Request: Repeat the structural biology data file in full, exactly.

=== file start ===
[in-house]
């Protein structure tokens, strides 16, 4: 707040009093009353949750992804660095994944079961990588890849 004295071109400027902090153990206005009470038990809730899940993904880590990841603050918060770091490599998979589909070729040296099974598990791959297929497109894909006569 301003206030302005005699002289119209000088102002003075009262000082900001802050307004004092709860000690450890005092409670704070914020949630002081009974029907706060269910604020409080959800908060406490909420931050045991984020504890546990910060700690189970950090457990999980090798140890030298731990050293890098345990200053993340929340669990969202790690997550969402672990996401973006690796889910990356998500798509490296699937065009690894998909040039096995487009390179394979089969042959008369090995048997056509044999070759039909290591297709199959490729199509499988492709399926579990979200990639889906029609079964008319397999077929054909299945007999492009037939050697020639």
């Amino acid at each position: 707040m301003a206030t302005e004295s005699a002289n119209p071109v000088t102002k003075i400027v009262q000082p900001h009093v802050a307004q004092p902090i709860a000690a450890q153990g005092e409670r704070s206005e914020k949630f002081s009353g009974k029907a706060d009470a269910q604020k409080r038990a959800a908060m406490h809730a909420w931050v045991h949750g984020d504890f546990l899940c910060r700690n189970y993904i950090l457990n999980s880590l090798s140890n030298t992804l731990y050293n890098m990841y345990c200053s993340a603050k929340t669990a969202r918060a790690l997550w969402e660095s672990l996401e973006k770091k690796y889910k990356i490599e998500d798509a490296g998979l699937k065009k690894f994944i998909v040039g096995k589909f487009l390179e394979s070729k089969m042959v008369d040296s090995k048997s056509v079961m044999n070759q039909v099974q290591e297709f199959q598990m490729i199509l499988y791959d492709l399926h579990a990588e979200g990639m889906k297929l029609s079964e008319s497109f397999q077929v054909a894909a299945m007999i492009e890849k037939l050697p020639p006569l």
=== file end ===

[in-house]
């Protein structure tokens, strides 16, 4: 707040009093009353949750992804660095994944079961990588890849 004295071109400027902090153990206005009470038990809730899940993904880590990841603050918060770091490599998979589909070729040296099974598990791959297929497109894909006569 301003206030302005005699002289119209000088102002003075009262000082900001802050307004004092709860000690450890005092409670704070914020949630002081009974029907706060269910604020409080959800908060406490909420931050045991984020504890546990910060700690189970950090457990999980090798140890030298731990050293890098345990200053993340929340669990969202790690997550969402672990996401973006690796889910990356998500798509490296699937065009690894998909040039096995487009390179394979089969042959008369090995048997056509044999070759039909290591297709199959490729199509499988492709399926579990979200990639889906029609079964008319397999077929054909299945007999492009037939050697020639």
């Amino acid at each position: 707040m301003a206030t302005e004295s005699a002289n119209p071109v000088t102002k003075i400027v009262q000082p900001h009093v802050a307004q004092p902090i709860a000690a450890q153990g005092e409670r704070s206005e914020k949630f002081s009353g009974k029907a706060d009470a269910q604020k409080r038990a959800a908060m406490h809730a909420w931050v045991h949750g984020d504890f546990l899940c910060r700690n189970y993904i950090l457990n999980s880590l090798s140890n030298t992804l731990y050293n890098m990841y345990c200053s993340a603050k929340t669990a969202r918060a790690l997550w969402e660095s672990l996401e973006k770091k690796y889910k990356i490599e998500d798509a490296g998979l699937k065009k690894f994944i998909v040039g096995k589909f487009l390179e394979s070729k089969m042959v008369d040296s090995k048997s056509v079961m044999n070759q039909v099974q290591e297709f199959q598990m490729i199509l499988y791959d492709l399926h579990a990588e979200g990639m889906k297929l029609s079964e008319s497109f397999q077929v054909a894909a299945m007999i492009e890849k037939l050697p020639p006569l």